Ryan Wallace for The Science Times: Known as the "Powerwall", Tesla's newest invention is a thin, wall-mounted battery that is the size of a flat screen TV. And with this new battery home owners who have already invested in solar power will be able to entirely go off the grid, and even to sell their excess solar juice back to energy companies.
Toshiba Begins Operation of Independent Energy Supply System Utilizing Renewable Energy and Hydrogen
Sadoway is ready. He and a handful of scientists with young companies and big backers say they have a shot at solving a vexing problem: how to store and deliver power around the clock so sustainable energies can become viable alternatives to fossil fuels. How these storage projects are allowing utility power customers to defect from the grid is one of the topics for debate this week at the Bloomberg New Energy Finance conference in New York. Today’s nickel-cadmium and lithium-ion offerings aren’t up to the task. They can’t run a home for more than a few hours or most cars for more than 100 miles (160 kilometers). At about $400 per kilowatt-hour, they’re double the price analysts say will unleash widespread green power. “Developing a storage system beyond lithium-ion is critical to unlocking the value of electric vehicles and renewable energy,” says Andrew Chung, a partner at Menlo Park, California–based venture capital firm Khosla Ventures.
- "There are about 230 Households in California, who currently have Tesla Stationary Battery installed in their Homes. Another about 100 Households are out of California.
- This customer had the Tesla Stationary Battery for about One and a Half years, and is installed in his garage."
ydney-based energy investment group Tag Pacific has today announced it has won a landmark deal to deliver Australia’s largest energy storage system to be operated alongside the University of Queensland-owned Gatton solar power plant in south-east Queensland.
Siemens is developing a system of storing thermal energy in rocks with the aim of using it to harness excess power from wind turbines.
Sunrun, the largest dedicated residential solar company in the United States, today announced a partnership with OutBack Power Technologies, Inc. to pilot renewable energy storage-based systems for a select group of Sunrun solar customers. OutBack Power is a designer and manufacturer of power conversion systems incorporating energy storage for off-grid and grid-connected renewable energy applications. As part of the pilot, Sunrun will combine and test OutBack Power's technology consisting of weather-resistant batteries and inverters with home solar systems in both indoor and outdoor environments.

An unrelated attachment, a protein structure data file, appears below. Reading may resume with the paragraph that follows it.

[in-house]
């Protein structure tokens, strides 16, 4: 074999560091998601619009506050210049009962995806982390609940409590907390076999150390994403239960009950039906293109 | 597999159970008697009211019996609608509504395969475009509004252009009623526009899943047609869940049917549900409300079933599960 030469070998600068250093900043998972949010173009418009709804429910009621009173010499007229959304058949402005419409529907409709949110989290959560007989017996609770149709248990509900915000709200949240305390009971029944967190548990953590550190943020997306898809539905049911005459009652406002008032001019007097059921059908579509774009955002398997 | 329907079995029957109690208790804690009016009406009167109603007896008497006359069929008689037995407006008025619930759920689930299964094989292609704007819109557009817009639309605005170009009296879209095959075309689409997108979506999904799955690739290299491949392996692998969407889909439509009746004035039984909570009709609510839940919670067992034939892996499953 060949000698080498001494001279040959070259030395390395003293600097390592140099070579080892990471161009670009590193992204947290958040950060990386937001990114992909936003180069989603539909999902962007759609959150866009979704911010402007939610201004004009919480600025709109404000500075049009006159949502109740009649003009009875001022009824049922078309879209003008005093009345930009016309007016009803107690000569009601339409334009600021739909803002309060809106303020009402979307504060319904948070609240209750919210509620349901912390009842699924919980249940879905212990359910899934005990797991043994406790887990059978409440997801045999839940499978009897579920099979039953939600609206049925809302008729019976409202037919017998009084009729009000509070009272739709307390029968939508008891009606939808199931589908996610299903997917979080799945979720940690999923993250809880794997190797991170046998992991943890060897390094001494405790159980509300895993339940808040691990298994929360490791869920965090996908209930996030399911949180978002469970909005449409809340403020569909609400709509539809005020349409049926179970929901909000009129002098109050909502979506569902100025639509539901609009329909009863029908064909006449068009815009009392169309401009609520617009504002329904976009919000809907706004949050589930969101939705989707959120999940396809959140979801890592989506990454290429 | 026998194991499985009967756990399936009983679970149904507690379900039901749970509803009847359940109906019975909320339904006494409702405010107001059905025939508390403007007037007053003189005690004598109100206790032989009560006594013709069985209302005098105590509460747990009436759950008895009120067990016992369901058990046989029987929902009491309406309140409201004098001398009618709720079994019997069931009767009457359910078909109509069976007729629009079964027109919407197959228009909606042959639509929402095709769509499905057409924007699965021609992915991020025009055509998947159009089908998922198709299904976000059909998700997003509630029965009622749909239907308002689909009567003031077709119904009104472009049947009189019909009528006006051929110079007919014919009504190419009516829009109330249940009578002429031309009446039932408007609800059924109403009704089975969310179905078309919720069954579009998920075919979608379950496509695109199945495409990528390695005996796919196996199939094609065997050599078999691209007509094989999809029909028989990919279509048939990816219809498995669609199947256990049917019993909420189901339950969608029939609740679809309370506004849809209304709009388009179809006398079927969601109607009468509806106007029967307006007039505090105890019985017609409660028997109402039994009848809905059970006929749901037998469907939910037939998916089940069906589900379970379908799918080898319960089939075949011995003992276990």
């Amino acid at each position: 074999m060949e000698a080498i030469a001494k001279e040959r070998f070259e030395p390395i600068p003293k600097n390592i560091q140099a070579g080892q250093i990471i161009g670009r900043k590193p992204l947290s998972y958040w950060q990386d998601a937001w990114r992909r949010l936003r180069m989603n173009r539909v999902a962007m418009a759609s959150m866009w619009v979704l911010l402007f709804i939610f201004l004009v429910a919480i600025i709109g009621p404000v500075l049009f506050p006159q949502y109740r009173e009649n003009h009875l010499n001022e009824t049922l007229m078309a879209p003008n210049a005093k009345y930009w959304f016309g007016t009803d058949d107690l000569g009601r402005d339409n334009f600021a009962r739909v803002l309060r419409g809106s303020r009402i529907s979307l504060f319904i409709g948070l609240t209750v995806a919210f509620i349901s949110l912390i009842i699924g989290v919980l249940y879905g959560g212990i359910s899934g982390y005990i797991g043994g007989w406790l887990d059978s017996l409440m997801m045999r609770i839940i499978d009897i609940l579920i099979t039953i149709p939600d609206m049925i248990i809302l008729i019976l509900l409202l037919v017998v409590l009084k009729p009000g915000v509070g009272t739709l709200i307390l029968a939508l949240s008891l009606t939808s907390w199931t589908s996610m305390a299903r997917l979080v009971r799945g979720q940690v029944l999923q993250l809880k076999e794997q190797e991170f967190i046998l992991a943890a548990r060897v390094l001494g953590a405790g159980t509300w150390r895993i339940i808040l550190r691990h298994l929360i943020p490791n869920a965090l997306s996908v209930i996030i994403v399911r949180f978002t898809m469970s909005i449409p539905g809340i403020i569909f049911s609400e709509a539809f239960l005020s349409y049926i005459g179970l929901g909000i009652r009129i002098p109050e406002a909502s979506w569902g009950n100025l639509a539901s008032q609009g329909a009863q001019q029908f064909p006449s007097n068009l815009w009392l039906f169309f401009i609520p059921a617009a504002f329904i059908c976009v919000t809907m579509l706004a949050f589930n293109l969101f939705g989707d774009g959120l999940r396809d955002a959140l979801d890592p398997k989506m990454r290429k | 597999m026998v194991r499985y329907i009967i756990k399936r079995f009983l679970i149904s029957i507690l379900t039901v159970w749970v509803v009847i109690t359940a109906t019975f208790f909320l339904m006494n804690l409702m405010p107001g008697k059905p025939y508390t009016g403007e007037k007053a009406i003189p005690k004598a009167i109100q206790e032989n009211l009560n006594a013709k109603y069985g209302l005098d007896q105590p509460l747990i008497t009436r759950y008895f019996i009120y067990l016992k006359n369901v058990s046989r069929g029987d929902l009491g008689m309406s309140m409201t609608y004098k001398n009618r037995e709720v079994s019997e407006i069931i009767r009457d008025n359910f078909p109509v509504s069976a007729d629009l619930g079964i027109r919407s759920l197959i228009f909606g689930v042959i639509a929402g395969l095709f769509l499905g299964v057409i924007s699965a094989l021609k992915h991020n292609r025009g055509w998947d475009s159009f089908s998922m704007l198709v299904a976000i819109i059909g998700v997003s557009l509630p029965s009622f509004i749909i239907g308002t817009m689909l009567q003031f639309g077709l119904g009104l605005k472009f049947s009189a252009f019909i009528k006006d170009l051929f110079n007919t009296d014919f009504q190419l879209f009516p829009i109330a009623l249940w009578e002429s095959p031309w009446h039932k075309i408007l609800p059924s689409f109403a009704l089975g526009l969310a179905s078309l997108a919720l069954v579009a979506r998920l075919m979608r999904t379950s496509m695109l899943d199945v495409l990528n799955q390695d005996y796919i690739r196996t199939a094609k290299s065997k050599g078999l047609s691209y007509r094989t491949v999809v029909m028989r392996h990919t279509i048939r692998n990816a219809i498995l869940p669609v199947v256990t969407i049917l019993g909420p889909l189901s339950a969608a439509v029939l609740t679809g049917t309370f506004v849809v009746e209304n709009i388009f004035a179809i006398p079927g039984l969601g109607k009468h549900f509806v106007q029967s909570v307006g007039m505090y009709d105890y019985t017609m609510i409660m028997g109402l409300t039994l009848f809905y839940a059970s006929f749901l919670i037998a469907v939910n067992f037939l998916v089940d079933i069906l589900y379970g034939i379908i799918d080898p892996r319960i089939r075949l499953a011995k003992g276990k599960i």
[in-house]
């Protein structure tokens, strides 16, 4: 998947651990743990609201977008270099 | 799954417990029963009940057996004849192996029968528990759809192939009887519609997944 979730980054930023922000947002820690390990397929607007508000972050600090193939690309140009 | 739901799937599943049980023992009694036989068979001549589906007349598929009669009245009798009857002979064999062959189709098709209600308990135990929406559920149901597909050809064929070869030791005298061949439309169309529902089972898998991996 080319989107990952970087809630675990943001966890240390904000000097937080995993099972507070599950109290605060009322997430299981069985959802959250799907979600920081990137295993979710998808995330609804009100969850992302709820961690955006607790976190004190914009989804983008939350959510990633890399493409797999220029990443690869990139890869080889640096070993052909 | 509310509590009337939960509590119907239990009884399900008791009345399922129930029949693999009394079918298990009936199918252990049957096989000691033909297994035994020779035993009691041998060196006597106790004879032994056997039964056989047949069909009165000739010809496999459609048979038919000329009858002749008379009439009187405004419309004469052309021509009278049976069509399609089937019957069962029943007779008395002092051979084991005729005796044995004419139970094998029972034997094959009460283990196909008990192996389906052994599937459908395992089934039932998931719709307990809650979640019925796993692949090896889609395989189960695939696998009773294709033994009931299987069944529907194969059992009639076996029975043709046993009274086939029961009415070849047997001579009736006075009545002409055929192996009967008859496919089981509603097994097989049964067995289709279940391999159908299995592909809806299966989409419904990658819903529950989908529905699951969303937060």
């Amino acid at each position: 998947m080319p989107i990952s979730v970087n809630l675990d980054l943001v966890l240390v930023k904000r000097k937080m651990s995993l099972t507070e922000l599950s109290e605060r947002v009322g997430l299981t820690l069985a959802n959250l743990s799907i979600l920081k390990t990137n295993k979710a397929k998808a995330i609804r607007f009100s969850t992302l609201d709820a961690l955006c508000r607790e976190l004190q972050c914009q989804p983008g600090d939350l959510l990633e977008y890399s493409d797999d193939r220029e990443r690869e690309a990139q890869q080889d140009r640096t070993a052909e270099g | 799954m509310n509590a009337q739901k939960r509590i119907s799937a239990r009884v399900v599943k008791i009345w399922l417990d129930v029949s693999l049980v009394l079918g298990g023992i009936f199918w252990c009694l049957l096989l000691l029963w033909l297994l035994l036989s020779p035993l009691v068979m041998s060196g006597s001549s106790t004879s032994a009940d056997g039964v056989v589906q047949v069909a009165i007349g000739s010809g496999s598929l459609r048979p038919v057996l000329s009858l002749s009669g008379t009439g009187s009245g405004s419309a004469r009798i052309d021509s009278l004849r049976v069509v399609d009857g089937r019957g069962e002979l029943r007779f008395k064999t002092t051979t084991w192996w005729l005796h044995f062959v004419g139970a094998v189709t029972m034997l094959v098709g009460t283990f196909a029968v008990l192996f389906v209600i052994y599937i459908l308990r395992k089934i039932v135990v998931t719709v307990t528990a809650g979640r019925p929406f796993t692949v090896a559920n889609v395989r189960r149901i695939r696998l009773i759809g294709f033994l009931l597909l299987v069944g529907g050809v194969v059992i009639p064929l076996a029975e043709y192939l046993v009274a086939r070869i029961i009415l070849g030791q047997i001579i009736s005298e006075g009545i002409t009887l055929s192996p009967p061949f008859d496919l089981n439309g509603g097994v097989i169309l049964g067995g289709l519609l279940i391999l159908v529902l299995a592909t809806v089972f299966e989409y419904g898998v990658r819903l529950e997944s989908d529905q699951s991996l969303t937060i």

For Southern California Edison (SCE), building a smarter grid started many years ago with smart meters and upgrades in distribution equipment. Today, the company takes another leap forward with the opening of the largest battery energy storage project in North America — the Tehachapi Energy Storage Project — to modernize the grid to integrate more clean energy.
The 32 megawatt-hours battery energy storage system features lithium-ion batteries housed inside a 6,300 square-foot facility at SCE's Monolith substation in Tehachapi, Calif. The project is strategically located in the Tehachapi Wind Resource Area that is projected to generate up to 4,500 MW of wind energy by 2016.
"This installation will allow us to take a serious look at the technological capabilities of energy storage on the electric grid," said Dr. Imre Gyuk, energy storage program manager in the energy department's Office of Electricity Delivery and Energy Reliability. "It will also help us to gain a better understanding of the value and benefit of battery energy storage."
The project costs about $50 million with matching funds from SCE and the energy department. Over a two-year period, the project will demonstrate the performance of the lithium-ion batteries in actual system conditions and the capability to automate the operations of the battery energy storage system and integrate its use into the utility grid.
When it comes to storing energy at the scale of the power grid, lithium-ion batteries have a lot of advantages -- and, critics say, some significant drawbacks.
Sure, lithium-ion is the dominant battery chemistry for consumer electronics and electric vehicles, which helps drive down costs and improve bankability for grid projects (see Tesla’s Giga factory for an example of how this future could unfold). And yes, they’ve been proven in many grid-tied projects around the world.
But there are two questions that continue to dog the potential for lithium-ion batteries at grid scale. Can they provide hours of energy at a time to serve grid needs, and can they last for the decade or more required for cost-effective grid use when they’re being discharged so deeply, over and over, day after day? Cont'd...
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